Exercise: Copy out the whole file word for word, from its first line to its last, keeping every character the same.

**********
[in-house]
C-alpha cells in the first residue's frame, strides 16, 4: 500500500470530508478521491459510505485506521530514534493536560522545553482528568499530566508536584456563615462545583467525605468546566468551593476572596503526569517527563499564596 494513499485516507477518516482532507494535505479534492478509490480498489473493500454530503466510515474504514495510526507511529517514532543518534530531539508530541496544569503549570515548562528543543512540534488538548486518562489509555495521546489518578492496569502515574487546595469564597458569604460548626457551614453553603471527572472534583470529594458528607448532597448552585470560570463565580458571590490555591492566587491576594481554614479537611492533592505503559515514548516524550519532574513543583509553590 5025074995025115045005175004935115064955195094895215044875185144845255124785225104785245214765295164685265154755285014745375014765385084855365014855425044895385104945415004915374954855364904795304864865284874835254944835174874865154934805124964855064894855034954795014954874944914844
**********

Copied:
[in-house]
C-alpha cells in the first residue's frame, strides 16, 4: 500500500470530508478521491459510505485506521530514534493536560522545553482528568499530566508536584456563615462545583467525605468546566468551593476572596503526569517527563499564596 494513499485516507477518516482532507494535505479534492478509490480498489473493500454530503466510515474504514495510526507511529517514532543518534530531539508530541496544569503549570515548562528543543512540534488538548486518562489509555495521546489518578492496569502515574487546595469564597458569604460548626457551614453553603471527572472534583470529594458528607448532597448552585470560570463565580458571590490555591492566587491576594481554614479537611492533592505503559515514548516524550519532574513543583509553590 5025074995025115045005175004935115064955195094895215044875185144845255124785225104785245214765295164685265154755285014745375014765385084855365014855425044895385104945415004915374954855364904795304864865284874835254944835174874865154934805124964855064894855034954795014954874944914844